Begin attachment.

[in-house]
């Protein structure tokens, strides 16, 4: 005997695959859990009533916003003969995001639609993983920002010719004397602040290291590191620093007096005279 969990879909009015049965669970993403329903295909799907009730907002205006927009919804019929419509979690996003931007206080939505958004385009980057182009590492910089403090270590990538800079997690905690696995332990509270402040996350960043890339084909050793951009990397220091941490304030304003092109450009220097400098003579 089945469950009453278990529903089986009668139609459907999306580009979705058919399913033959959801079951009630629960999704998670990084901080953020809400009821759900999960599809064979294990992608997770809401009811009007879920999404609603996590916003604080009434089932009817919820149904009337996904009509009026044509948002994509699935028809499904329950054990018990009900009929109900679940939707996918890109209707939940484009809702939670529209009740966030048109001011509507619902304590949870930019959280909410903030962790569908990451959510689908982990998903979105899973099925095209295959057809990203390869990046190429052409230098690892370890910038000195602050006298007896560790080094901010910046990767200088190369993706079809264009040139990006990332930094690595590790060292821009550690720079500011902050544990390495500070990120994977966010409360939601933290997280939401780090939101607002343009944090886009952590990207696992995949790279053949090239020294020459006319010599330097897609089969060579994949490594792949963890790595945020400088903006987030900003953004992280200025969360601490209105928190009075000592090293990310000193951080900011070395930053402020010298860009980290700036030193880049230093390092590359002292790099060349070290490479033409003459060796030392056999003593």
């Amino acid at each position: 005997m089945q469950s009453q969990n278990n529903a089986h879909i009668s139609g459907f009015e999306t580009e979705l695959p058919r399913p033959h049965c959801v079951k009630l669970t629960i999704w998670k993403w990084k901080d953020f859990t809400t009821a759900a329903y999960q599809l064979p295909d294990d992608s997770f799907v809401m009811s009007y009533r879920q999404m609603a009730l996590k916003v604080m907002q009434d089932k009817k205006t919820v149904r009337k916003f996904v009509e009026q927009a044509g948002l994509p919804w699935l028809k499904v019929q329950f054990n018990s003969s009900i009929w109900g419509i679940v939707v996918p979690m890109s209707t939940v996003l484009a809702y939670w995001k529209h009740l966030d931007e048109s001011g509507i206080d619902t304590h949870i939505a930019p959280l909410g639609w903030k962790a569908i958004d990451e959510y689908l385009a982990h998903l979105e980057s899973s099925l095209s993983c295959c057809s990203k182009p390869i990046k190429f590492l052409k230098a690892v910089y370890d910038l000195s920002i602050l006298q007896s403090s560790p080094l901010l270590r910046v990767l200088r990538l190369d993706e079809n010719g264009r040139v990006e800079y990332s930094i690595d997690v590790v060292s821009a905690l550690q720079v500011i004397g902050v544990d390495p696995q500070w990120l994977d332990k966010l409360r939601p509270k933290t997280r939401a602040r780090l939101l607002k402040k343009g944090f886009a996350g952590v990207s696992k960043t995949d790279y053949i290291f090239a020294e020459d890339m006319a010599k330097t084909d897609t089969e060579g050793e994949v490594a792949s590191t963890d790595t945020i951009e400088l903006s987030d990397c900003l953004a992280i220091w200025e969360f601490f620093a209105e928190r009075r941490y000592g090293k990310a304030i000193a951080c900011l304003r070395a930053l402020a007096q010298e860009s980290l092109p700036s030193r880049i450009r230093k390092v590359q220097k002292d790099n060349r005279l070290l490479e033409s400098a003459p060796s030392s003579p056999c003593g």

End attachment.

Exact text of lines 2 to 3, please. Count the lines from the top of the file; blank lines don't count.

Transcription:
């Protein structure tokens, strides 16, 4: 005997695959859990009533916003003969995001639609993983920002010719004397602040290291590191620093007096005279 969990879909009015049965669970993403329903295909799907009730907002205006927009919804019929419509979690996003931007206080939505958004385009980057182009590492910089403090270590990538800079997690905690696995332990509270402040996350960043890339084909050793951009990397220091941490304030304003092109450009220097400098003579 089945469950009453278990529903089986009668139609459907999306580009979705058919399913033959959801079951009630629960999704998670990084901080953020809400009821759900999960599809064979294990992608997770809401009811009007879920999404609603996590916003604080009434089932009817919820149904009337996904009509009026044509948002994509699935028809499904329950054990018990009900009929109900679940939707996918890109209707939940484009809702939670529209009740966030048109001011509507619902304590949870930019959280909410903030962790569908990451959510689908982990998903979105899973099925095209295959057809990203390869990046190429052409230098690892370890910038000195602050006298007896560790080094901010910046990767200088190369993706079809264009040139990006990332930094690595590790060292821009550690720079500011902050544990390495500070990120994977966010409360939601933290997280939401780090939101607002343009944090886009952590990207696992995949790279053949090239020294020459006319010599330097897609089969060579994949490594792949963890790595945020400088903006987030900003953004992280200025969360601490209105928190009075000592090293990310000193951080900011070395930053402020010298860009980290700036030193880049230093390092590359002292790099060349070290490479033409003459060796030392056999003593």
């Amino acid at each position: 005997m089945q469950s009453q969990n278990n529903a089986h879909i009668s139609g459907f009015e999306t580009e979705l695959p058919r399913p033959h049965c959801v079951k009630l669970t629960i999704w998670k993403w990084k901080d953020f859990t809400t009821a759900a329903y999960q599809l064979p295909d294990d992608s997770f799907v809401m009811s009007y009533r879920q999404m609603a009730l996590k916003v604080m907002q009434d089932k009817k205006t919820v149904r009337k916003f996904v009509e009026q927009a044509g948002l994509p919804w699935l028809k499904v019929q329950f054990n018990s003969s009900i009929w109900g419509i679940v939707v996918p979690m890109s209707t939940v996003l484009a809702y939670w995001k529209h009740l966030d931007e048109s001011g509507i206080d619902t304590h949870i939505a930019p959280l909410g639609w903030k962790a569908i958004d990451e959510y689908l385009a982990h998903l979105e980057s899973s099925l095209s993983c295959c057809s990203k182009p390869i990046k190429f590492l052409k230098a690892v910089y370890d910038l000195s920002i602050l006298q007896s403090s560790p080094l901010l270590r910046v990767l200088r990538l190369d993706e079809n010719g264009r040139v990006e800079y990332s930094i690595d997690v590790v060292s821009a905690l550690q720079v500011i004397g902050v544990d390495p696995q500070w990120l994977d332990k966010l409360r939601p509270k933290t997280r939401a602040r780090l939101l607002k402040k343009g944090f886009a996350g952590v990207s696992k960043t995949d790279y053949i290291f090239a020294e020459d890339m006319a010599k330097t084909d897609t089969e060579g050793e994949v490594a792949s590191t963890d790595t945020i951009e400088l903006s987030d990397c900003l953004a992280i220091w200025e969360f601490f620093a209105e928190r009075r941490y000592g090293k990310a304030i000193a951080c900011l304003r070395a930053l402020a007096q010298e860009s980290l092109p700036s030193r880049i450009r230093k390092v590359q220097k002292d790099n060349r005279l070290l490479e033409s400098a003459p060796s030392s003579p056999c003593g």